If you own pets, then you’re probably aware that their waste can be hard on your landscaping.
Dead grass and brown spots can be a common and unwelcome result when your lawn doubles as a pet potty.
At first you may notice some spots on your lawn looking especially green as the nitrogen acts as a fertilizer for your grass, but as it accumulates you’ll start to notice the dog waste is actually killing it. This “urine burn” effect is from the nitrogen found in your pet’s waste. “Most of the effects are from either concentrated urine or feces, with a high concentration of wastes overloading the lawn,” says Dr. Steve Thompson, clinical associate professor at Purdue University’s College of Veterinary Medicine and director of the Pet Wellness Clinic.
According to Dr. Thompson, this is the same thing that occurs when you apply too much fertilizer in one spot. The problem gets worse during dry spells, when grass is already stressed.
Luckily there are a number of ways you can prevent your lawn from going to the dogs (literally). Here are a few tips to keep in mind if you want to stop pet waste from burning your grass.
Add water. Dr. Thompson recommends adding water to dry pet food to dilute your pet’s urine, causing it to have more of a fertilizer effect and less of a burn on some grasses. “Also frequently spray water on the areas of the lawn where your pet is going, if not the whole lawn, to try and dilute some harmful parts of the urine,” says Jacob D’Aniello, cofounder and CEO of DoodyCalls.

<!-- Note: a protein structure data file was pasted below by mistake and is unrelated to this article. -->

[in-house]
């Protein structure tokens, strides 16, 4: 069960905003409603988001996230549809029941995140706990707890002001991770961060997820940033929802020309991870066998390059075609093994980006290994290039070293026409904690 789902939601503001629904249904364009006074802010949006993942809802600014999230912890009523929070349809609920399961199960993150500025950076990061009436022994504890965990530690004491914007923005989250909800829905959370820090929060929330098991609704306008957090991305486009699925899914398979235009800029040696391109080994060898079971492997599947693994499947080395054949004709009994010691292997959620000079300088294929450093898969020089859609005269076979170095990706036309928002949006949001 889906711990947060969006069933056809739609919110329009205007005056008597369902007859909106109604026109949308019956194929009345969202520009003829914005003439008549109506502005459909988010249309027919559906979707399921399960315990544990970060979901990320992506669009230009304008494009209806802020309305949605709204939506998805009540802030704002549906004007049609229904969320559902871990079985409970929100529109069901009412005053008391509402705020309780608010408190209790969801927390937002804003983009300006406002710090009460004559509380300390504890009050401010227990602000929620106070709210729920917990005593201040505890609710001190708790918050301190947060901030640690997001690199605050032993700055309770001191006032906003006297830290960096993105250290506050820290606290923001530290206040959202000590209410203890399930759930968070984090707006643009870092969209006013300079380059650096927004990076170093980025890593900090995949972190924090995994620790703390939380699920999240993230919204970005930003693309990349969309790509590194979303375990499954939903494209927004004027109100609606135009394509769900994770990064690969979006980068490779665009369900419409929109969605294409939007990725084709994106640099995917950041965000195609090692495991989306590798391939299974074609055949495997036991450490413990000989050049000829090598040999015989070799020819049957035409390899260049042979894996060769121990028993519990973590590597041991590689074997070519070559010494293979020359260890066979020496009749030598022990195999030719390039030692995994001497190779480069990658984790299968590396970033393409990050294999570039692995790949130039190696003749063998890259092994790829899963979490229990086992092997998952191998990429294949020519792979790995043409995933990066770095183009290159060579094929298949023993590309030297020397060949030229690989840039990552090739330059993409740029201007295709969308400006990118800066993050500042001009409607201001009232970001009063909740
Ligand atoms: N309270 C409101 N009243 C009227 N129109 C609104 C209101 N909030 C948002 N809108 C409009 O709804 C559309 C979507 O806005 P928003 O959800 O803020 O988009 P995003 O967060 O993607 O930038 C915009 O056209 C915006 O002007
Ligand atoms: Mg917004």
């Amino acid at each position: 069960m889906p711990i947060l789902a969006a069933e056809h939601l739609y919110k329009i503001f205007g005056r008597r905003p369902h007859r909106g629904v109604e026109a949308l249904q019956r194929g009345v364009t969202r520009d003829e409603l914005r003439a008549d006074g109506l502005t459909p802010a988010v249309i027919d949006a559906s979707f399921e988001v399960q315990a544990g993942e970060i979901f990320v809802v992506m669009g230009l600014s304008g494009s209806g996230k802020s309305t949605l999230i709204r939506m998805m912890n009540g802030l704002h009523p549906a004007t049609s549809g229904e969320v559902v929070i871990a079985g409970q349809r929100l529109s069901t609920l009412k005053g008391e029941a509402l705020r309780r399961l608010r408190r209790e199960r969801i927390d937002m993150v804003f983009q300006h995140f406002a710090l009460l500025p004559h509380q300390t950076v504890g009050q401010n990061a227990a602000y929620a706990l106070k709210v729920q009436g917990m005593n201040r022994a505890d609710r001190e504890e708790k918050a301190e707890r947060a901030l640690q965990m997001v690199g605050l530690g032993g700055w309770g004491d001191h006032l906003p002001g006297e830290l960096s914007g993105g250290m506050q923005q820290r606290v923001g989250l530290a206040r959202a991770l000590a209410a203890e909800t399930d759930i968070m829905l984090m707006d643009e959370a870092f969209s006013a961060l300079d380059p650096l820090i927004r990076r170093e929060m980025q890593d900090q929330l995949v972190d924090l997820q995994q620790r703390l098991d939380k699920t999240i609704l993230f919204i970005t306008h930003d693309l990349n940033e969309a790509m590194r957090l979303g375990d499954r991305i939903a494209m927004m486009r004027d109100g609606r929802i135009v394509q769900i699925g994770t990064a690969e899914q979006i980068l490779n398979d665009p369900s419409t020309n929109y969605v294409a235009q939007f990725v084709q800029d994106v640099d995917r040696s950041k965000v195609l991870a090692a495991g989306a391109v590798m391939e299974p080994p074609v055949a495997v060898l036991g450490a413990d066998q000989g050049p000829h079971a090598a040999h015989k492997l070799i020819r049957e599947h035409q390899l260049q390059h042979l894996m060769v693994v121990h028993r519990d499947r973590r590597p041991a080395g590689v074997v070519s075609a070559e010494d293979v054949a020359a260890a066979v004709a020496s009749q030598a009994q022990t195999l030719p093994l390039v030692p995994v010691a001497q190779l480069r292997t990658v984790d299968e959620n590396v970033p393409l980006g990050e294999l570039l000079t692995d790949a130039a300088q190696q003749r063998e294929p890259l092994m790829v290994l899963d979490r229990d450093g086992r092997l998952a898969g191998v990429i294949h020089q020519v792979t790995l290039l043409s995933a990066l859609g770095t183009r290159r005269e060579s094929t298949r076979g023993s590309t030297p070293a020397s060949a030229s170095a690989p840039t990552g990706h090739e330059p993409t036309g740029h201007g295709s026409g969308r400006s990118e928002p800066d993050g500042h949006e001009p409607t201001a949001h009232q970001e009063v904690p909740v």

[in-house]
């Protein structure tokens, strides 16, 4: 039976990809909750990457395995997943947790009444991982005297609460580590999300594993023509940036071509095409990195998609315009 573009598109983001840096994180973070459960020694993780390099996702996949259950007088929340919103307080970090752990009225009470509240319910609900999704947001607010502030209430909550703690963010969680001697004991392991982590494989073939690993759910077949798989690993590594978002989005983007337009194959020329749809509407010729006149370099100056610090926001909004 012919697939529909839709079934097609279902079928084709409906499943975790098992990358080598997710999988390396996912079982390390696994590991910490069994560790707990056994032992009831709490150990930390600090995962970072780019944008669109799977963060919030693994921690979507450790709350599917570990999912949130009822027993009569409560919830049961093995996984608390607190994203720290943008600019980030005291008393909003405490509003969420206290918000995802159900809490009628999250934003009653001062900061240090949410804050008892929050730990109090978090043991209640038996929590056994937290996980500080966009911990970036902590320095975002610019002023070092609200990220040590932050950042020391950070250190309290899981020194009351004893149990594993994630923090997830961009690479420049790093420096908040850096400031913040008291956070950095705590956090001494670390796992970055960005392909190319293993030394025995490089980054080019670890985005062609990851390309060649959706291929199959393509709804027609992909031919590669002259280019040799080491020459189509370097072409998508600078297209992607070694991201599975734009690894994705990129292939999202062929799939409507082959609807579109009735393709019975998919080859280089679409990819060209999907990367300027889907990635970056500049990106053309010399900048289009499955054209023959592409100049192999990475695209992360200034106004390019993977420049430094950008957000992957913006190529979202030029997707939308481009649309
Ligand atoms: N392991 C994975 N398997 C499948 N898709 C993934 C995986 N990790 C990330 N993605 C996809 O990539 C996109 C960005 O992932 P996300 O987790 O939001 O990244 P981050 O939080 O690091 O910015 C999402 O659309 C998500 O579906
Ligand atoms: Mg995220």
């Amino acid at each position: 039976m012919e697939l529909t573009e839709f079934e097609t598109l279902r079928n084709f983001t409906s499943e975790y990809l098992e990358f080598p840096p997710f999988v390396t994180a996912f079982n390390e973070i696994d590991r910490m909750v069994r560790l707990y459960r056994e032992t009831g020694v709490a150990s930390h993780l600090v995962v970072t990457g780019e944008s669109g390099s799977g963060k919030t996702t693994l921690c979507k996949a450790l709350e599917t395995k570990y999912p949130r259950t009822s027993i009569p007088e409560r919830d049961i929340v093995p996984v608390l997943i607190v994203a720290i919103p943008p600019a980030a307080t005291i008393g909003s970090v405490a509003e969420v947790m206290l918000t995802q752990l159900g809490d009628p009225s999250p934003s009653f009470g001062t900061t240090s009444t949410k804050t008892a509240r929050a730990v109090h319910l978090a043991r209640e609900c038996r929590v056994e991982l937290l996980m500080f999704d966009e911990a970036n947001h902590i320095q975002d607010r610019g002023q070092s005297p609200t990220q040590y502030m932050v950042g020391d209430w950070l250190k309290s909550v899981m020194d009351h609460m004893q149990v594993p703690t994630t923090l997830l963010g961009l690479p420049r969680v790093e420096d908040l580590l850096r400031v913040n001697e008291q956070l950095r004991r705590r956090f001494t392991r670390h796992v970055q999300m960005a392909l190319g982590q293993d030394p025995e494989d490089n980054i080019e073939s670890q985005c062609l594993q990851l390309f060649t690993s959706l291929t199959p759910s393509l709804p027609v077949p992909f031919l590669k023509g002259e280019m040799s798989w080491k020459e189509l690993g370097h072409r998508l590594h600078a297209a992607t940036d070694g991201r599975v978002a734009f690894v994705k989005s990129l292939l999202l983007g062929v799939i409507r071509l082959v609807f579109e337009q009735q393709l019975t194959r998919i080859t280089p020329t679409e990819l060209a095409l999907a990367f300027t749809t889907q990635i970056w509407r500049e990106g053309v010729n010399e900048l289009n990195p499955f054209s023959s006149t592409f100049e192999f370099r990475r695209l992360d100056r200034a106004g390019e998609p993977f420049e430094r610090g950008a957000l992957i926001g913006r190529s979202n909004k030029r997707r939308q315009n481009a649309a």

Remove poop promptly. D’Aniello says the most important way to prevent poop problems is to pick it up in a timely manner so it doesn’t have time to sit on your lawn and harm the grass as it breaks down. Ideally pet owners should pick up waste as soon as it’s deposited, but a minimum weekly cleanup is recommended. According to D’Aniello, the best method of disposal is scooping the poop and immediately trashing it.
Be thoughtful about lawn care. “You should fertilize your lawn less or avoid fertilizing it in the area where your dog urinates to avoid overfertilization and burn,” D’Aniello says. He also suggests visiting a neighborhood home garden store and finding out which grass types in your area are the most resistant to pet waste. If there’s a type of grass that won’t be as sensitive to your pet’s pottying, try planting that in the spot where your dog relieves himself.
Designate a spot for Spot to go. Contain the effects of your pet’s waste by trying to get him to go potty in just one area. D’Aniello says there are some products that use pheromones to encourage your dog to pee in or near that area. Try using these to save the rest of your lawn and, again, avoid fertilizing these parts. You can also try having a marking post with mulch or pea gravel to give dogs a place to go without grass; this should limit the chances of burn, according to Dr. Thompson.
If you notice your grass dying due to your pet’s waste, there are some ways to help it recover.
“Watering the grass right after the dog urinates…will also dilute the urine and get a fertilizer effect rather than a burn effect,” says Dr. Thompson. “Usually urine burn will require sod or reseeding [of the area].” D’Aniello also recommends replacing the soil to help grass regrow.
By remaining vigilant in your lawn care and aware of where pets are relieving themselves, it is possible to protect and repair your lawn from the ill effects of pet waste.
By Lisa Granshaw | provided by vetstreet.com